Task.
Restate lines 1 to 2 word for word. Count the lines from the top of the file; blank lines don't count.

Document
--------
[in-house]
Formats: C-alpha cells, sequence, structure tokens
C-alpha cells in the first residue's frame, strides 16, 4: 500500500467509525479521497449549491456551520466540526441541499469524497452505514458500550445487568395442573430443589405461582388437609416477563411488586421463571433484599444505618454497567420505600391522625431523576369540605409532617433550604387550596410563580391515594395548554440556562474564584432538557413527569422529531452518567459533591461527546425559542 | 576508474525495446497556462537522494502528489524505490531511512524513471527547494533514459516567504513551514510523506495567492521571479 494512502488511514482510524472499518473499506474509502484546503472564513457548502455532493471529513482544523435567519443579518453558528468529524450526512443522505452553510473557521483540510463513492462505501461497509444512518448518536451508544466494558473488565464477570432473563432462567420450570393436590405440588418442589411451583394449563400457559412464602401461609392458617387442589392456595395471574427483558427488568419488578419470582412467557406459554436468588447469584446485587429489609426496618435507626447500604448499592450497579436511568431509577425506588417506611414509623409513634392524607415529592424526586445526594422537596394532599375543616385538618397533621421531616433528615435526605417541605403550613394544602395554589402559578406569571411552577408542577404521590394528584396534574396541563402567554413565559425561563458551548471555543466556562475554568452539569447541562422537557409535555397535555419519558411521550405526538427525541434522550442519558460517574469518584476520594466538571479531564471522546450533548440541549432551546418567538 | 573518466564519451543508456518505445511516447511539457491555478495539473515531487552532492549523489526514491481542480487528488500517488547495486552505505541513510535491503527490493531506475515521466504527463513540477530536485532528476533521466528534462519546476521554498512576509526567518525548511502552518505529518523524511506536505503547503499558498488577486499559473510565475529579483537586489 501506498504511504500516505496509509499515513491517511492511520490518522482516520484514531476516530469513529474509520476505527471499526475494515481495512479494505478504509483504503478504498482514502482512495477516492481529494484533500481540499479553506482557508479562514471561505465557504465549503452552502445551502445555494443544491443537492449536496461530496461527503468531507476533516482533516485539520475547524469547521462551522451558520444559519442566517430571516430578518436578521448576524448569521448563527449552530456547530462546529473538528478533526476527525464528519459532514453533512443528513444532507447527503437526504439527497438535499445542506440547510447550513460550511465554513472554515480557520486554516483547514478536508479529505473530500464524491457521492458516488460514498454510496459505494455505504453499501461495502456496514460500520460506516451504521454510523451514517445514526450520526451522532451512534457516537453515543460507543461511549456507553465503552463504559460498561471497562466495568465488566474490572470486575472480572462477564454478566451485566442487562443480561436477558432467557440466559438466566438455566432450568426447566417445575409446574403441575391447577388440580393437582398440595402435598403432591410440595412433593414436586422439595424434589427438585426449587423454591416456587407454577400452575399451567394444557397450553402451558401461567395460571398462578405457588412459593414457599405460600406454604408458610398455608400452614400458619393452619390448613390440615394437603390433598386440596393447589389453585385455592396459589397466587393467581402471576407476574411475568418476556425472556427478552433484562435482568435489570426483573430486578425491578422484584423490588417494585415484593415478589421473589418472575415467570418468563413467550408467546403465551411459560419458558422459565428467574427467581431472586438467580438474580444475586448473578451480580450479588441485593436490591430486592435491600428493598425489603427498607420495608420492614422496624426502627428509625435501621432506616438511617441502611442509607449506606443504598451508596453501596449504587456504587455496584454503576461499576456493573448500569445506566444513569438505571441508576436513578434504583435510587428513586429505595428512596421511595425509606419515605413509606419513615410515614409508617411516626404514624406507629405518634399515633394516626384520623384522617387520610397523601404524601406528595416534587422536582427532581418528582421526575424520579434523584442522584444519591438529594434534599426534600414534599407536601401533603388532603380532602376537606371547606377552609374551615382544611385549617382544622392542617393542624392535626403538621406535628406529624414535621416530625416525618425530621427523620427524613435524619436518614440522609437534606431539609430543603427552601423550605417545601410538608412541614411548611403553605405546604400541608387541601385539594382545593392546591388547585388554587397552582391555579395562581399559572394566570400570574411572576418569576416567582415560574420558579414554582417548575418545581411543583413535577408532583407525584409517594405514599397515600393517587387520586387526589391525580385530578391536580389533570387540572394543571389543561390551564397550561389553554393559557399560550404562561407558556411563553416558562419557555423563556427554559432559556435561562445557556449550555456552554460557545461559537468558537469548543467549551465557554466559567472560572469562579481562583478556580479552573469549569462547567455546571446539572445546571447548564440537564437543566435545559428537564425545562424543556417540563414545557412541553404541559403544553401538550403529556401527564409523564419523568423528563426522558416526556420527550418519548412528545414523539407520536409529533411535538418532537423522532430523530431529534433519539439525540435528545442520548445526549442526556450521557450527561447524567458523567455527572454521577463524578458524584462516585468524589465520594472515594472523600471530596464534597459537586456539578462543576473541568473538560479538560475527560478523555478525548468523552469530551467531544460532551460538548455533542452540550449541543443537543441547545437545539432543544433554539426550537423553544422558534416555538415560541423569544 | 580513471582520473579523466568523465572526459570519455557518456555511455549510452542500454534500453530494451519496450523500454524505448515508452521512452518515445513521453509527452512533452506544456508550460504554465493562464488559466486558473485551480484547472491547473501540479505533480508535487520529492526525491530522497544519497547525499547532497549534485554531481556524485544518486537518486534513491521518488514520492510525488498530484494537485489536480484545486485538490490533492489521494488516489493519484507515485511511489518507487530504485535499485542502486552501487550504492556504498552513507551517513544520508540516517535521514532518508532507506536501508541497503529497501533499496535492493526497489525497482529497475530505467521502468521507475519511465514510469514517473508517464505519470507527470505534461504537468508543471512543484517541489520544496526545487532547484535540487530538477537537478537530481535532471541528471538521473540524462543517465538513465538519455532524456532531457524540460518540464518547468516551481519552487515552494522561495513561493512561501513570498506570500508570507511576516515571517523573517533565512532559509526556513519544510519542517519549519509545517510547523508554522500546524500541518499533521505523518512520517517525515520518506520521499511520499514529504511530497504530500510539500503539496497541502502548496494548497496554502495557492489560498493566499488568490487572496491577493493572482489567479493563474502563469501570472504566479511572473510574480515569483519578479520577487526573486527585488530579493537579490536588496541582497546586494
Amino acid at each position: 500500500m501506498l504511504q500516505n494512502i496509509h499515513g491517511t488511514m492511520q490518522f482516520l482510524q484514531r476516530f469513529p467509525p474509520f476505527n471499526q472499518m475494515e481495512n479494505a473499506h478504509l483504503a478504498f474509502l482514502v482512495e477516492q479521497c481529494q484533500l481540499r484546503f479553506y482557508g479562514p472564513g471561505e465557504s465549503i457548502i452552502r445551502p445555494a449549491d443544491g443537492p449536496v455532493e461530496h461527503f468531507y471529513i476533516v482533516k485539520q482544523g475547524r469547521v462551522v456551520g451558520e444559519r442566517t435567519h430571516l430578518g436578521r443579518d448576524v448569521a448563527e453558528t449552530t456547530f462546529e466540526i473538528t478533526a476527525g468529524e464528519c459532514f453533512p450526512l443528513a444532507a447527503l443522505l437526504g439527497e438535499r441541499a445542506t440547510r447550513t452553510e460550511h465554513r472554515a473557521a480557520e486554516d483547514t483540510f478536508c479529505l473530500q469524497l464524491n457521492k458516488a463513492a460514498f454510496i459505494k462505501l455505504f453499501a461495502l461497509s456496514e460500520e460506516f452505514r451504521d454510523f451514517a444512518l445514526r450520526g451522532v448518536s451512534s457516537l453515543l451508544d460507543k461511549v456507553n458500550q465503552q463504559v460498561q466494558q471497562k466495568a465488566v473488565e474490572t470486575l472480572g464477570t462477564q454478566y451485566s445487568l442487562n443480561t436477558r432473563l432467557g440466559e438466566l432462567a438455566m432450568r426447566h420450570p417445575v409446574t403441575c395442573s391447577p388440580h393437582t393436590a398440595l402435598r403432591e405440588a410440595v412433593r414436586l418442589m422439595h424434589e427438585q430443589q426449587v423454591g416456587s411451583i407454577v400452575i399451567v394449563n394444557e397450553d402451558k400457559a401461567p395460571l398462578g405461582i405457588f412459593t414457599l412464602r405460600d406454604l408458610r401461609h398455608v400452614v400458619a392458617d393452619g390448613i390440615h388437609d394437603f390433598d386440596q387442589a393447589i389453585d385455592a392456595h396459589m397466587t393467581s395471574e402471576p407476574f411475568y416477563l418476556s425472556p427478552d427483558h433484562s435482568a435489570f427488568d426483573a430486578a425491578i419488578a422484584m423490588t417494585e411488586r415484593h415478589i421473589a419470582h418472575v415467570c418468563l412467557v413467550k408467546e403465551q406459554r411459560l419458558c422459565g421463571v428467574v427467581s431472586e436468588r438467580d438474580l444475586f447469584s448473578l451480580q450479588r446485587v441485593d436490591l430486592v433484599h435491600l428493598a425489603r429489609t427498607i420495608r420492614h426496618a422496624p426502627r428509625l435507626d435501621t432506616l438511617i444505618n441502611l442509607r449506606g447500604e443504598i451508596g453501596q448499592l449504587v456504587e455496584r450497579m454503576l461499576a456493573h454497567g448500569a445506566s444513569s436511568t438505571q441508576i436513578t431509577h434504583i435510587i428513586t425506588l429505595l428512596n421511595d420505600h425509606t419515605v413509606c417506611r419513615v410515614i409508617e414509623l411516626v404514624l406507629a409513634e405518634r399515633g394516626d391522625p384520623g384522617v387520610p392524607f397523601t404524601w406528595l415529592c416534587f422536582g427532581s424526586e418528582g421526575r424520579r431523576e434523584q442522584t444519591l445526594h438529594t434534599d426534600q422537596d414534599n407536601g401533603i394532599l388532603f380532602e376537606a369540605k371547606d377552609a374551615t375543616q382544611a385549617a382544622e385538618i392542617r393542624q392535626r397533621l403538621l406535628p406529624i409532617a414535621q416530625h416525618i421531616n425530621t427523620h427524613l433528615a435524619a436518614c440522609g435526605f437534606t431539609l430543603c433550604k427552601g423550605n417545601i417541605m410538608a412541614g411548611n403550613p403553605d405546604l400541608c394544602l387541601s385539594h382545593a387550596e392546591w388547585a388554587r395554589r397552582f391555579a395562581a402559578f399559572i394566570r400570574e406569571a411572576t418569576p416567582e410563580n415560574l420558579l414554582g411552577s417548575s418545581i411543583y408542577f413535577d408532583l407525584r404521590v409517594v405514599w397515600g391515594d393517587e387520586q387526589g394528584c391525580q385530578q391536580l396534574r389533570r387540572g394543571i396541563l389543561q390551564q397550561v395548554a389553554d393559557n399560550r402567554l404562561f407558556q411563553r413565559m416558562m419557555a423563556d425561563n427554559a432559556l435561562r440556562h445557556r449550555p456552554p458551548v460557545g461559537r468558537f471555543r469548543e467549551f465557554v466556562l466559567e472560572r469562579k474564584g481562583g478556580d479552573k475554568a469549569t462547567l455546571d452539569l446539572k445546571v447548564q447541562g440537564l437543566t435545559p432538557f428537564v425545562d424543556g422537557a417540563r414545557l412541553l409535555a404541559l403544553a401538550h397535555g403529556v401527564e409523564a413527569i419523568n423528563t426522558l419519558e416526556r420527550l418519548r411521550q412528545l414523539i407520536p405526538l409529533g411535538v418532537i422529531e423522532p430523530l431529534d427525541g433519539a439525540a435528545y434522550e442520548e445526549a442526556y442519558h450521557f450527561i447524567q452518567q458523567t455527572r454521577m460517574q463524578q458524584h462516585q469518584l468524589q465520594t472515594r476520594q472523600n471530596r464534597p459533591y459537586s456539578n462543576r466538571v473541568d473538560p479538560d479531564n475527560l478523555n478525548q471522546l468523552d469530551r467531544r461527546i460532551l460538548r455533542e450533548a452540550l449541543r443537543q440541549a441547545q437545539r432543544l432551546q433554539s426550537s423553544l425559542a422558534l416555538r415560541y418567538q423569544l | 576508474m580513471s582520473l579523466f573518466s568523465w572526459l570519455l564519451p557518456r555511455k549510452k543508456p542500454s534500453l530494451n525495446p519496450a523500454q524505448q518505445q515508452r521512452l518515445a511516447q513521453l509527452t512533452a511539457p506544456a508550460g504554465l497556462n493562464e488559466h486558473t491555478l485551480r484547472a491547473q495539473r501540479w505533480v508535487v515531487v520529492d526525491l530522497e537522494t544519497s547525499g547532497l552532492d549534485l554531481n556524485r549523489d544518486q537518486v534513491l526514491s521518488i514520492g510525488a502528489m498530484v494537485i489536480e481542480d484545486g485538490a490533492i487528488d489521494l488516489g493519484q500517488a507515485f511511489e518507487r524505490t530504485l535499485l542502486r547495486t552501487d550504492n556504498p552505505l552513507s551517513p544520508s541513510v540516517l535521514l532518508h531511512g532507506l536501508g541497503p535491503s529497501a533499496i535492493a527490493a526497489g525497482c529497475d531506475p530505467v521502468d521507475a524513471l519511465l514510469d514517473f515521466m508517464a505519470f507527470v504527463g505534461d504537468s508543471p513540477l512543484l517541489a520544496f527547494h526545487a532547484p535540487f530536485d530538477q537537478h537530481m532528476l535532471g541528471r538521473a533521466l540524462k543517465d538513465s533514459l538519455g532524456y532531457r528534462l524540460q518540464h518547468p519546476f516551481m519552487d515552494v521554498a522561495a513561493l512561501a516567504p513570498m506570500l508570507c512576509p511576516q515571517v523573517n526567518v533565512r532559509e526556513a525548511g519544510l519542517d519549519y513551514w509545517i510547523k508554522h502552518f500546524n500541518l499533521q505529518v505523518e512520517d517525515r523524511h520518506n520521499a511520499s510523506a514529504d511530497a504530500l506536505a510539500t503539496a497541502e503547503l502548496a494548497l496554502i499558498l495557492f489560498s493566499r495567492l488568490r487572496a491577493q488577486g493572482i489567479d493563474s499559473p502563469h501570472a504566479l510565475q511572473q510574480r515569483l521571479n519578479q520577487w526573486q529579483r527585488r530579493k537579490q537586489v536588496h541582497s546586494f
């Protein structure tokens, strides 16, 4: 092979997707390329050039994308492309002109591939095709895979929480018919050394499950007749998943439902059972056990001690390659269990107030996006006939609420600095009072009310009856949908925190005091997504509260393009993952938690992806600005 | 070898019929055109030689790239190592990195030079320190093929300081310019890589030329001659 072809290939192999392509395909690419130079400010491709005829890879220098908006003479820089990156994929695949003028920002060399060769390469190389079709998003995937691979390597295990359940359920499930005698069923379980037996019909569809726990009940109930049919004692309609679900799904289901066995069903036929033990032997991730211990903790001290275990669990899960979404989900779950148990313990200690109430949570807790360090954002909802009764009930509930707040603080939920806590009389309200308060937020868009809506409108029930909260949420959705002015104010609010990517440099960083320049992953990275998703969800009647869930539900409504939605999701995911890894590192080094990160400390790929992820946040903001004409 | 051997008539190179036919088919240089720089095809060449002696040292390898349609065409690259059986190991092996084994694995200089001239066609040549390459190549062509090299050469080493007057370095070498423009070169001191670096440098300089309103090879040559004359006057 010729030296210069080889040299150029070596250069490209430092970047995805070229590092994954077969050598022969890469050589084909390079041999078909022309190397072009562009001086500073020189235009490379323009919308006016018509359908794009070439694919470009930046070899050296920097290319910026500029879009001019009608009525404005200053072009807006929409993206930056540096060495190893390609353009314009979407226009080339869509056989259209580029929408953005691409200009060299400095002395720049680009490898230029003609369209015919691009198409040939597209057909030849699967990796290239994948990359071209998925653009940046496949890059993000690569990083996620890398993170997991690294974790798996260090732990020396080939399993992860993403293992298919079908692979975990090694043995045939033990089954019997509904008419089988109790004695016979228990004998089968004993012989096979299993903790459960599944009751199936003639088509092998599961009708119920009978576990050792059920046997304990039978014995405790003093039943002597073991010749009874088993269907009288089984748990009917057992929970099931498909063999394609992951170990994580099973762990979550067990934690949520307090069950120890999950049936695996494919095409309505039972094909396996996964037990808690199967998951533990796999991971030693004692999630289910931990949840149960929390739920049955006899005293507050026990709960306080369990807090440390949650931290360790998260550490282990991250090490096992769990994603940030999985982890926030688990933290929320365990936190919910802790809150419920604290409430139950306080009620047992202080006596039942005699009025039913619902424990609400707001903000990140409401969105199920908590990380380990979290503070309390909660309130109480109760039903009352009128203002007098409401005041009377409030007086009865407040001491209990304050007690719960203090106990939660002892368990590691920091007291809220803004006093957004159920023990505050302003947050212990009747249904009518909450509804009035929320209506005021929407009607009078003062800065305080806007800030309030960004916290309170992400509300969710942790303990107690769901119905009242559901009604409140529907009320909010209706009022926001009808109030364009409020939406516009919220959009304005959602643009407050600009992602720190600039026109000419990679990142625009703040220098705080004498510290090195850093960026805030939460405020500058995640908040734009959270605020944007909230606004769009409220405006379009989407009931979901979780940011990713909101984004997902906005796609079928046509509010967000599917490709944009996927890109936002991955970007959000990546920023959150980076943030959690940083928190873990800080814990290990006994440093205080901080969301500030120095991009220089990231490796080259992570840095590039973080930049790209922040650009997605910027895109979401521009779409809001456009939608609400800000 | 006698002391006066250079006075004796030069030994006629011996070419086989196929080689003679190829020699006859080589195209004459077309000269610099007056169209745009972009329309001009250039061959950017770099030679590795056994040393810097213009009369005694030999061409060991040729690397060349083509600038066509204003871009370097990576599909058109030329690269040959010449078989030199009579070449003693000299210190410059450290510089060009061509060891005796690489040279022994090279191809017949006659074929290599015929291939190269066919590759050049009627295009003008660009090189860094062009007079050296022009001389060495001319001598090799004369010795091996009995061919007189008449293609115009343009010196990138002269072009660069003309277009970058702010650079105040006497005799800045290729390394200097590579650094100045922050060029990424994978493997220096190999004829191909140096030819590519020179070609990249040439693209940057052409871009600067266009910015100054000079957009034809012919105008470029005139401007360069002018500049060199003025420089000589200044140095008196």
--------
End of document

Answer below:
[in-house]
Formats: C-alpha cells, sequence, structure tokens